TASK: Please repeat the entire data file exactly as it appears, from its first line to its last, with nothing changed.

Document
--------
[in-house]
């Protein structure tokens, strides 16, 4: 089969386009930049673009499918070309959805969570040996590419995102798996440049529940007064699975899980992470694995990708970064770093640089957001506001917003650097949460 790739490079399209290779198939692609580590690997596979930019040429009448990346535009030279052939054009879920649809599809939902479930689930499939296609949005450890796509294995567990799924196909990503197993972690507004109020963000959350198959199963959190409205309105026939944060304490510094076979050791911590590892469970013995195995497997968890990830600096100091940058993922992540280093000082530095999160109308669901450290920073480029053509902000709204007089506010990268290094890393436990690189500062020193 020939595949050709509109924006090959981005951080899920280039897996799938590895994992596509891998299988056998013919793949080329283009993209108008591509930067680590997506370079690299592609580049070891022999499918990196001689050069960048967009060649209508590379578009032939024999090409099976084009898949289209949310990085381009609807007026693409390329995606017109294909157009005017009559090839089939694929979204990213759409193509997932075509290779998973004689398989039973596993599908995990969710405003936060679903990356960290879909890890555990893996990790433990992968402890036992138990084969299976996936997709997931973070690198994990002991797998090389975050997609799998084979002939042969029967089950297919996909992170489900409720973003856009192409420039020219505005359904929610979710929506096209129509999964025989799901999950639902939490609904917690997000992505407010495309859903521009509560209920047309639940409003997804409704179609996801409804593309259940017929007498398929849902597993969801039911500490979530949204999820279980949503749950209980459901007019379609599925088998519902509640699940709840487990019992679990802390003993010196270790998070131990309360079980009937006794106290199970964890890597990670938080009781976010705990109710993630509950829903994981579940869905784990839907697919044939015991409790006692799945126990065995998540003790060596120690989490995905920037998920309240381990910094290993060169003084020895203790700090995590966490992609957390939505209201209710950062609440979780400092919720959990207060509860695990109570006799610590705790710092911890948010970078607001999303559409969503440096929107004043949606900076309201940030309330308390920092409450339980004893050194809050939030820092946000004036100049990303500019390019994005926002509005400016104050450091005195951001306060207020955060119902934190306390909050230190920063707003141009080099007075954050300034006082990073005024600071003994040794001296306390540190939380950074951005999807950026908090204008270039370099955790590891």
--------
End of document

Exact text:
[in-house]
């Protein structure tokens, strides 16, 4: 089969386009930049673009499918070309959805969570040996590419995102798996440049529940007064699975899980992470694995990708970064770093640089957001506001917003650097949460 790739490079399209290779198939692609580590690997596979930019040429009448990346535009030279052939054009879920649809599809939902479930689930499939296609949005450890796509294995567990799924196909990503197993972690507004109020963000959350198959199963959190409205309105026939944060304490510094076979050791911590590892469970013995195995497997968890990830600096100091940058993922992540280093000082530095999160109308669901450290920073480029053509902000709204007089506010990268290094890393436990690189500062020193 020939595949050709509109924006090959981005951080899920280039897996799938590895994992596509891998299988056998013919793949080329283009993209108008591509930067680590997506370079690299592609580049070891022999499918990196001689050069960048967009060649209508590379578009032939024999090409099976084009898949289209949310990085381009609807007026693409390329995606017109294909157009005017009559090839089939694929979204990213759409193509997932075509290779998973004689398989039973596993599908995990969710405003936060679903990356960290879909890890555990893996990790433990992968402890036992138990084969299976996936997709997931973070690198994990002991797998090389975050997609799998084979002939042969029967089950297919996909992170489900409720973003856009192409420039020219505005359904929610979710929506096209129509999964025989799901999950639902939490609904917690997000992505407010495309859903521009509560209920047309639940409003997804409704179609996801409804593309259940017929007498398929849902597993969801039911500490979530949204999820279980949503749950209980459901007019379609599925088998519902509640699940709840487990019992679990802390003993010196270790998070131990309360079980009937006794106290199970964890890597990670938080009781976010705990109710993630509950829903994981579940869905784990839907697919044939015991409790006692799945126990065995998540003790060596120690989490995905920037998920309240381990910094290993060169003084020895203790700090995590966490992609957390939505209201209710950062609440979780400092919720959990207060509860695990109570006799610590705790710092911890948010970078607001999303559409969503440096929107004043949606900076309201940030309330308390920092409450339980004893050194809050939030820092946000004036100049990303500019390019994005926002509005400016104050450091005195951001306060207020955060119902934190306390909050230190920063707003141009080099007075954050300034006082990073005024600071003994040794001296306390540190939380950074951005999807950026908090204008270039370099955790590891």